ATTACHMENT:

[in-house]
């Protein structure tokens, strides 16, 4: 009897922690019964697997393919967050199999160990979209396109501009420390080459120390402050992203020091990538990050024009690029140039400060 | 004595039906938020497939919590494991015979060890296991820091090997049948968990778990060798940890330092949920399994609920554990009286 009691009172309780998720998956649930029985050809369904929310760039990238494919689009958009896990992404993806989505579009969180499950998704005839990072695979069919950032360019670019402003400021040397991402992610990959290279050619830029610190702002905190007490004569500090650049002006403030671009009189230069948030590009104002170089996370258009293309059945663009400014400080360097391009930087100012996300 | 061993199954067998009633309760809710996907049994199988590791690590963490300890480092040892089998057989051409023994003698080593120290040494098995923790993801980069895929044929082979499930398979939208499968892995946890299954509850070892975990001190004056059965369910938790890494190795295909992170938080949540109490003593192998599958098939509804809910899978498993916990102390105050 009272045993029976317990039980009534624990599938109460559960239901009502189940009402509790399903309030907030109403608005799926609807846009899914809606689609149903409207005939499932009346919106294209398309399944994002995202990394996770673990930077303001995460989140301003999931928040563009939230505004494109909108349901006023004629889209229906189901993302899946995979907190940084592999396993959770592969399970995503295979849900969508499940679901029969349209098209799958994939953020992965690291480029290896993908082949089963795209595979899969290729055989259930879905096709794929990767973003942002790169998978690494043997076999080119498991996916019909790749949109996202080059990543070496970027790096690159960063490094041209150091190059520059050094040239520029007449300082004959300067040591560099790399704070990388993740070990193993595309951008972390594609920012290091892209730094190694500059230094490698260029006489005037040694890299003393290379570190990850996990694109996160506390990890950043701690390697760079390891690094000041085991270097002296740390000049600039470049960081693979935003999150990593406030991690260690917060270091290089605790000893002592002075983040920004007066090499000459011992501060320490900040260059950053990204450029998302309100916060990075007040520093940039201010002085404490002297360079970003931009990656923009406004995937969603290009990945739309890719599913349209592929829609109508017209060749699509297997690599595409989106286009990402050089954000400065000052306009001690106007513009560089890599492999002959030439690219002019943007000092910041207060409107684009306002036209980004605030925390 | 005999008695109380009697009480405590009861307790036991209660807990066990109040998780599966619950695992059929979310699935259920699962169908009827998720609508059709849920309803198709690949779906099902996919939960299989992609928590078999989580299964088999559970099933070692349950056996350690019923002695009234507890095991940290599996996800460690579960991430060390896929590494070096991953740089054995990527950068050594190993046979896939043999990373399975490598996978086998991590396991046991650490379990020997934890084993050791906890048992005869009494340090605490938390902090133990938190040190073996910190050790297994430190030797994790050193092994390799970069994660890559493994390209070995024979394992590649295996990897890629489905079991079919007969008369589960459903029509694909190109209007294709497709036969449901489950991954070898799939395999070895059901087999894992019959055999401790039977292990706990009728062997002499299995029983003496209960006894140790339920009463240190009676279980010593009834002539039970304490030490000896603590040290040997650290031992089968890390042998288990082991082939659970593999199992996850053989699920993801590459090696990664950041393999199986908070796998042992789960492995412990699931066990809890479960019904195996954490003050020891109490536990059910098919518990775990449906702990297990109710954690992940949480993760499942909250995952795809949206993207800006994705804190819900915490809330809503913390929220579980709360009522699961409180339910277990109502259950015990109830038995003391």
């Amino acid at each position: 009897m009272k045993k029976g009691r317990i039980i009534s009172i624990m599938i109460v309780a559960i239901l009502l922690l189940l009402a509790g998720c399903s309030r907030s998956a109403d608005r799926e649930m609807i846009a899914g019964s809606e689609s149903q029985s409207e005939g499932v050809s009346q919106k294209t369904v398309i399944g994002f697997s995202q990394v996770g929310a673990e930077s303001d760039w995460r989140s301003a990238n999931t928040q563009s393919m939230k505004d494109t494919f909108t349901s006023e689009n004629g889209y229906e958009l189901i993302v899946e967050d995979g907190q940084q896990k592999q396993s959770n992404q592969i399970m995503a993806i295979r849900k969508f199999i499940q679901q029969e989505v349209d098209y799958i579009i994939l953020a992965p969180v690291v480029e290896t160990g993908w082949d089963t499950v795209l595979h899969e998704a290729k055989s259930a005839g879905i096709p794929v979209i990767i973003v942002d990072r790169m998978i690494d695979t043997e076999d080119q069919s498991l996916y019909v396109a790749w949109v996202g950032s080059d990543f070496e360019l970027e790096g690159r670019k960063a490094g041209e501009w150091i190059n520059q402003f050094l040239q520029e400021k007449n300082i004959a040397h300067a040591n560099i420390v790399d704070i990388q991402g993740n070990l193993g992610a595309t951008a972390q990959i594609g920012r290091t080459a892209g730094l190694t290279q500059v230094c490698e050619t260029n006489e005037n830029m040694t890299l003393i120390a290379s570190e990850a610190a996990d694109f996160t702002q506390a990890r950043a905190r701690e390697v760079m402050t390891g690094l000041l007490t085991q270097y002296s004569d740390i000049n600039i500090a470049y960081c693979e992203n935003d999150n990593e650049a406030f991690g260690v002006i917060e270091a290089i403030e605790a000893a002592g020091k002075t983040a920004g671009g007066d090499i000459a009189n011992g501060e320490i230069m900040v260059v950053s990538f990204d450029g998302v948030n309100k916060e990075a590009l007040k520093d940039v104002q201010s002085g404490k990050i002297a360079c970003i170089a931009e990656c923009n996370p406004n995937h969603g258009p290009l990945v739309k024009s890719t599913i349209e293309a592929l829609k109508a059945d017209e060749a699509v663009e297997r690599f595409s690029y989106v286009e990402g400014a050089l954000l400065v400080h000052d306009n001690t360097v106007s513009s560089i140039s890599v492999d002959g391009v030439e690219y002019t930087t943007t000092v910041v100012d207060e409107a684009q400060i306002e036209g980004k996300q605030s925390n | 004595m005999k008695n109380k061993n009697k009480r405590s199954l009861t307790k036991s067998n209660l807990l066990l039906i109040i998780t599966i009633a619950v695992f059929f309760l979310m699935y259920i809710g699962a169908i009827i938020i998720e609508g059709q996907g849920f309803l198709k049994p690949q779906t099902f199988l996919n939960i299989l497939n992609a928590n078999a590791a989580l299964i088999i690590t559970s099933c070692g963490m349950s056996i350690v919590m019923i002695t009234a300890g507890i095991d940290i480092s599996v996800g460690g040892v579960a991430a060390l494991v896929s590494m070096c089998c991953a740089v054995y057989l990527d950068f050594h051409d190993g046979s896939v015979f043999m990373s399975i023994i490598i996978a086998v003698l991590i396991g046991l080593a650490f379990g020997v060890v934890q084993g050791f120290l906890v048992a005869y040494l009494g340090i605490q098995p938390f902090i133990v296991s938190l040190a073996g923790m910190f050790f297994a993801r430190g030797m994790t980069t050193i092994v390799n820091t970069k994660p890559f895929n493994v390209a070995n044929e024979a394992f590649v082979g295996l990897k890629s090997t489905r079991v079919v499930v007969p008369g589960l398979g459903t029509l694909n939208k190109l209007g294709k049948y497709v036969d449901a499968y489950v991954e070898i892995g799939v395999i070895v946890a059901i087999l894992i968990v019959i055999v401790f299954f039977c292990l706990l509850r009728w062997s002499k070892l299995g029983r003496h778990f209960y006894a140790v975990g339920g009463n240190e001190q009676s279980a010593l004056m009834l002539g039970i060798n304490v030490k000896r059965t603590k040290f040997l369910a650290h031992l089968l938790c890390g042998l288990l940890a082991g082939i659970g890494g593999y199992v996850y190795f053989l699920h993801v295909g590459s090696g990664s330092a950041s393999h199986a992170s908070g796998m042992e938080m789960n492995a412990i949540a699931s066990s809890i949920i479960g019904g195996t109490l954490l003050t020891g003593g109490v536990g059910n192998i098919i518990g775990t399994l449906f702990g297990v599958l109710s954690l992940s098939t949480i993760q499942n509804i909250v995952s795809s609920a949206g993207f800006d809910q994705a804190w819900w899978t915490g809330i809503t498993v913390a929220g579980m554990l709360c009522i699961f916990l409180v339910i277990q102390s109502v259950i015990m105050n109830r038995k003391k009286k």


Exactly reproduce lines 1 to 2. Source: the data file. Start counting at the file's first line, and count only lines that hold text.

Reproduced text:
[in-house]
């Protein structure tokens, strides 16, 4: 009897922690019964697997393919967050199999160990979209396109501009420390080459120390402050992203020091990538990050024009690029140039400060 | 004595039906938020497939919590494991015979060890296991820091090997049948968990778990060798940890330092949920399994609920554990009286 009691009172309780998720998956649930029985050809369904929310760039990238494919689009958009896990992404993806989505579009969180499950998704005839990072695979069919950032360019670019402003400021040397991402992610990959290279050619830029610190702002905190007490004569500090650049002006403030671009009189230069948030590009104002170089996370258009293309059945663009400014400080360097391009930087100012996300 | 061993199954067998009633309760809710996907049994199988590791690590963490300890480092040892089998057989051409023994003698080593120290040494098995923790993801980069895929044929082979499930398979939208499968892995946890299954509850070892975990001190004056059965369910938790890494190795295909992170938080949540109490003593192998599958098939509804809910899978498993916990102390105050 009272045993029976317990039980009534624990599938109460559960239901009502189940009402509790399903309030907030109403608005799926609807846009899914809606689609149903409207005939499932009346919106294209398309399944994002995202990394996770673990930077303001995460989140301003999931928040563009939230505004494109909108349901006023004629889209229906189901993302899946995979907190940084592999396993959770592969399970995503295979849900969508499940679901029969349209098209799958994939953020992965690291480029290896993908082949089963795209595979899969290729055989259930879905096709794929990767973003942002790169998978690494043997076999080119498991996916019909790749949109996202080059990543070496970027790096690159960063490094041209150091190059520059050094040239520029007449300082004959300067040591560099790399704070990388993740070990193993595309951008972390594609920012290091892209730094190694500059230094490698260029006489005037040694890299003393290379570190990850996990694109996160506390990890950043701690390697760079390891690094000041085991270097002296740390000049600039470049960081693979935003999150990593406030991690260690917060270091290089605790000893002592002075983040920004007066090499000459011992501060320490900040260059950053990204450029998302309100916060990075007040520093940039201010002085404490002297360079970003931009990656923009406004995937969603290009990945739309890719599913349209592929829609109508017209060749699509297997690599595409989106286009990402050089954000400065000052306009001690106007513009560089890599492999002959030439690219002019943007000092910041207060409107684009306002036209980004605030925390 | 005999008695109380009697009480405590009861307790036991209660807990066990109040998780599966619950695992059929979310699935259920699962169908009827998720609508059709849920309803198709690949779906099902996919939960299989992609928590078999989580299964088999559970099933070692349950056996350690019923002695009234507890095991940290599996996800460690579960991430060390896929590494070096991953740089054995990527950068050594190993046979896939043999990373399975490598996978086998991590396991046991650490379990020997934890084993050791906890048992005869009494340090605490938390902090133990938190040190073996910190050790297994430190030797994790050193092994390799970069994660890559493994390209070995024979394992590649295996990897890629489905079991079919007969008369589960459903029509694909190109209007294709497709036969449901489950991954070898799939395999070895059901087999894992019959055999401790039977292990706990009728062997002499299995029983003496209960006894140790339920009463240190009676279980010593009834002539039970304490030490000896603590040290040997650290031992089968890390042998288990082991082939659970593999199992996850053989699920993801590459090696990664950041393999199986908070796998042992789960492995412990699931066990809890479960019904195996954490003050020891109490536990059910098919518990775990449906702990297990109710954690992940949480993760499942909250995952795809949206993207800006994705804190819900915490809330809503913390929220579980709360009522699961409180339910277990109502259950015990109830038995003391």